If you have genetic testing, you will receive one of three possible results from the doctor or genetic counselor that ordered the genetic testing: positive, negative, or variant of unknown significance (VUS).
This may confirm your current diagnosis or mean you have an increased risk for this specific type of heart disease in the future. Talk to your doctor about which medical screening or treatment options are right for you.
Most times, there is a 50/50 random chance that each of your children, brothers, sisters, and parents, also has this same gene mutation. The picture below shows how people usually carry (inherit) and pass on these mutations. Your family members can now be tested for this mutation, if they would like. Any family members who also carry the mutation will have an increased risk for the same heart disease you have, and should see a cardiologist. Any family members who test negative for this same mutation in you are likely not at risk for this heart disease. They should not need to have a cardiologist follow them closely. Your doctor or genetic counselor can go over this in detail with you.
There may still be a genetic cause for the heart condition in you or your family, but at this point in time testing technology cannot detect it. This does not change your heart disease diagnosis. If you have been diagnosed with an inherited heart disease, that remains the same. You may still have a mutation in a gene not included in this test, or a heart condition caused by something that has not yet been discovered. Talk with your doctor or genetic counselor about whether more genetic testing is right for you. Genetic testing is not usually recommended in family members who do not have heart disease until a mutation is first found in someone with the disease.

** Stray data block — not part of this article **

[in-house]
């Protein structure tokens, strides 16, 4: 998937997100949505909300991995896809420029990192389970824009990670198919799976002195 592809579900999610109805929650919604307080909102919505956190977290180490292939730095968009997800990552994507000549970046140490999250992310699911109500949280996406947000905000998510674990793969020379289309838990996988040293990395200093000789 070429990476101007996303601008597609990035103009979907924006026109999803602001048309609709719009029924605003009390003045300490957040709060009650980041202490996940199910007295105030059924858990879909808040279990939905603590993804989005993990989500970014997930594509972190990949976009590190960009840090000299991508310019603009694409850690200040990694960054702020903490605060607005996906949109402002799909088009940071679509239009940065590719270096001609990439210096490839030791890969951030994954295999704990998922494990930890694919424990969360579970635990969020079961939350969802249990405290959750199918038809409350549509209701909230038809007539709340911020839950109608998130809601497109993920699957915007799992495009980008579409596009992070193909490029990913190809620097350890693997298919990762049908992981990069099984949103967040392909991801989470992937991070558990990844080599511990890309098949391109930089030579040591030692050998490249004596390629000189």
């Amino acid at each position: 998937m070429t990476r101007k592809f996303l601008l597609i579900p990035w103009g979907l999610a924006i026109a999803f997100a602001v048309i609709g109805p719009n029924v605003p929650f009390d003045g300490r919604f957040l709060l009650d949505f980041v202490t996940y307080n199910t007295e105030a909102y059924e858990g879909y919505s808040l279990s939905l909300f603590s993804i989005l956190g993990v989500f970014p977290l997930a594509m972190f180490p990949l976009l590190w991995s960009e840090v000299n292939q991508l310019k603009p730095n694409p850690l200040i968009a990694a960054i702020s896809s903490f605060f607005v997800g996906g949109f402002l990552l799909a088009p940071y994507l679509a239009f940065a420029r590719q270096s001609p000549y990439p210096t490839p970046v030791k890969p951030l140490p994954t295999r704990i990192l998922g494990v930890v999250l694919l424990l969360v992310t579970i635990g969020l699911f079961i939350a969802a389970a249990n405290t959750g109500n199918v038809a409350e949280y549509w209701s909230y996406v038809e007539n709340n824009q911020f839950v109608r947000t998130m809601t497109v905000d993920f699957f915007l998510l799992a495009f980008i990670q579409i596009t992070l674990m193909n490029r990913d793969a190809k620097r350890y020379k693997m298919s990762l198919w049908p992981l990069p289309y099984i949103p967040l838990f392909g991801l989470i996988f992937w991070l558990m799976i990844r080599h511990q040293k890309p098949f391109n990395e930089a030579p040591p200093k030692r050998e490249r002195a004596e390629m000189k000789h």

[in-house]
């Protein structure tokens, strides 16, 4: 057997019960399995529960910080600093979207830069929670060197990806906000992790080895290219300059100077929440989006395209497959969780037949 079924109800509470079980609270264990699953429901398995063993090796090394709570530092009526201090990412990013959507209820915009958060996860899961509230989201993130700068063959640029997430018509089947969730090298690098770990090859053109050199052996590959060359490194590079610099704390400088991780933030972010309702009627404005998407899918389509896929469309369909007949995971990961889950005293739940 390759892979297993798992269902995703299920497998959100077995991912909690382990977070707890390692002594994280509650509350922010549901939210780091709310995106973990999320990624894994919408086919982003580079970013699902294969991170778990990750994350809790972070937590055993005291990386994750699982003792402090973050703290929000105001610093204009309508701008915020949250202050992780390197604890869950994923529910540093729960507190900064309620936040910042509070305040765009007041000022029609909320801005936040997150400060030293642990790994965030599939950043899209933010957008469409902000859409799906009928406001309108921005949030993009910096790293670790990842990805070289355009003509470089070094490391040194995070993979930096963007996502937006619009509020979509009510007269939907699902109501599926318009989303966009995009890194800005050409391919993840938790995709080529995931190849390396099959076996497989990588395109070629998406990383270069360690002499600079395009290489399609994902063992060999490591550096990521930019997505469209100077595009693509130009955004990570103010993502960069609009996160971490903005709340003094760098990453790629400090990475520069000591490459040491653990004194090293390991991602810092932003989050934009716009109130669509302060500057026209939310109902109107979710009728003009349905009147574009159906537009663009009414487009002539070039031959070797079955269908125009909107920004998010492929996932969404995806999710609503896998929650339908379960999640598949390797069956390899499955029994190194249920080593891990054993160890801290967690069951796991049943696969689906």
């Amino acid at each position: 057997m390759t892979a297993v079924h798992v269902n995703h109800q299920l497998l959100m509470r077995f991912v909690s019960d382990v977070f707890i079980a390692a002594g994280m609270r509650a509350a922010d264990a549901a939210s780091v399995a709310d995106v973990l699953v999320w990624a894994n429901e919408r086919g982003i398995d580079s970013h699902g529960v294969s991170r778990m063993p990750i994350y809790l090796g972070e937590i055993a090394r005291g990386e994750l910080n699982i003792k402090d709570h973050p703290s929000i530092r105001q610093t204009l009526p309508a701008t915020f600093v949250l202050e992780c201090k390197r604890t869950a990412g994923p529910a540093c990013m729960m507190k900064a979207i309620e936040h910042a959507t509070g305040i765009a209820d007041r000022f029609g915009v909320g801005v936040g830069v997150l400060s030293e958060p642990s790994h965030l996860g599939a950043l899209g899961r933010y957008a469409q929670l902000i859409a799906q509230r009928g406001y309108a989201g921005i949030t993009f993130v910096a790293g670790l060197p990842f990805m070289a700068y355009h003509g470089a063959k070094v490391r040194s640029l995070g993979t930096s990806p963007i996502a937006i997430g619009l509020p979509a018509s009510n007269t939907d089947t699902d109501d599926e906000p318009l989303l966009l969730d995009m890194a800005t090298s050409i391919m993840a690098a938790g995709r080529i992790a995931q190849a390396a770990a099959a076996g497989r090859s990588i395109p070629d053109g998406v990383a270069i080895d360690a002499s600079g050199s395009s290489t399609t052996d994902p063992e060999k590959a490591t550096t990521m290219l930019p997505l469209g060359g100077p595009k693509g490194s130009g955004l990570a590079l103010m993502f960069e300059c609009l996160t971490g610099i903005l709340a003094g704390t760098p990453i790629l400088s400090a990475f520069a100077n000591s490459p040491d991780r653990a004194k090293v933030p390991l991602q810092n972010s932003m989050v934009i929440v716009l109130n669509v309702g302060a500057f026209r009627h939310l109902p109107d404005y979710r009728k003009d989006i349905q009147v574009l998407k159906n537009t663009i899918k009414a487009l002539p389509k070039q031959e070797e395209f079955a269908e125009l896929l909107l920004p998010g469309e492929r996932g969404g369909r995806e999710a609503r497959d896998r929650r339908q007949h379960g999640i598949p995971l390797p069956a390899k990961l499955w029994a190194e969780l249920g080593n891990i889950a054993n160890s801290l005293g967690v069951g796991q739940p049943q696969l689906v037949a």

If you had genetic testing for a specific mutation found in a family member and your test is negative, you do not likely have an increased risk for the specific heart disease in your family. Because the genetic cause of heart disease in your family is known and you don’t carry that cause, you do not likely need regular cardiovascular screening for this disease. Your risk for heart disease is not zero, so it is important to keep seeing your doctor and practicing good health habits.
If you have an inherited heart disease and test negative for a gene mutation, this disease may still run in your family. All of your close family members (like your brothers, sisters, parents, children) should talk to a cardiologist about medical screening for the signs and symptoms of the disease. It may develop at any age, so this screening is recommended every few years.
In short, this means that your genetic test did not find a clear enough answer right now, but that could change with time.
We all have many unique changes (or variants) in our genes, but most of these do not cause heart disease or other health problems. When a testing lab looks at your genes, sometimes it is not clear if the variant found in you increases your risk to develop heart disease, or if it is causes a harmless trait (like eye color) in you.
Over time, the testing lab will collect more information and try to figure out if this genetic variant causes heart disease or not. Participating in family studies, where the lab will look at certain family member's gene for the same variant (perhaps at no charge), may help the lab figure out what the variant means. If the lab is able to figure out what your variant result means over time, they will contact your doctor or genetic counselor.
Your doctor or genetic counselor will not be able to use your VUS test result to make any changes to your medical care right now, so that will remain the same.
If you have an inherited heart disease and the lab only finds genetic changes they are stated as “VUS”, this heart disease may still be genetic and run in your family. All of your close family members (like your brothers, sisters, parents, children) should talk to a cardiologist about getting medical screening for the signs and symptoms of the disease. It may develop at any age, so this screening is recommended every few years.